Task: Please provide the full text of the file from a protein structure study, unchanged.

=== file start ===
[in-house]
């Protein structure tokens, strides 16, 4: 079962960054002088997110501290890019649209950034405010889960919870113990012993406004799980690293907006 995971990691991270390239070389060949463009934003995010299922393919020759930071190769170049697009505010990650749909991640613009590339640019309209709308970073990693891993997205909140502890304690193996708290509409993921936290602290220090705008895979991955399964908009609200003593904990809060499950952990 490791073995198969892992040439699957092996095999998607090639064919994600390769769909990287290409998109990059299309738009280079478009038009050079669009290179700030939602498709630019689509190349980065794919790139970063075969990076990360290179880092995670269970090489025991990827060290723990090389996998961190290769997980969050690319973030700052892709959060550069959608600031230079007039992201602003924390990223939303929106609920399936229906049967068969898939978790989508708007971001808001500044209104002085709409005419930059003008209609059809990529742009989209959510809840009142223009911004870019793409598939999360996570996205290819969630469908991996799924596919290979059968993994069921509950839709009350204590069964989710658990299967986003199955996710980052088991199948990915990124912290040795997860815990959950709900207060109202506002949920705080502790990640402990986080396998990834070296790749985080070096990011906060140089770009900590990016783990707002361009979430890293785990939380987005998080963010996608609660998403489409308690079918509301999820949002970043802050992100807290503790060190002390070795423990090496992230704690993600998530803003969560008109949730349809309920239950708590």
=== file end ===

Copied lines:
[in-house]
């Protein structure tokens, strides 16, 4: 079962960054002088997110501290890019649209950034405010889960919870113990012993406004799980690293907006 995971990691991270390239070389060949463009934003995010299922393919020759930071190769170049697009505010990650749909991640613009590339640019309209709308970073990693891993997205909140502890304690193996708290509409993921936290602290220090705008895979991955399964908009609200003593904990809060499950952990 490791073995198969892992040439699957092996095999998607090639064919994600390769769909990287290409998109990059299309738009280079478009038009050079669009290179700030939602498709630019689509190349980065794919790139970063075969990076990360290179880092995670269970090489025991990827060290723990090389996998961190290769997980969050690319973030700052892709959060550069959608600031230079007039992201602003924390990223939303929106609920399936229906049967068969898939978790989508708007971001808001500044209104002085709409005419930059003008209609059809990529742009989209959510809840009142223009911004870019793409598939999360996570996205290819969630469908991996799924596919290979059968993994069921509950839709009350204590069964989710658990299967986003199955996710980052088991199948990915990124912290040795997860815990959950709900207060109202506002949920705080502790990640402990986080396998990834070296790749985080070096990011906060140089770009900590990016783990707002361009979430890293785990939380987005998080963010996608609660998403489409308690079918509301999820949002970043802050992100807290503790060190002390070795423990090496992230704690993600998530803003969560008109949730349809309920239950708590």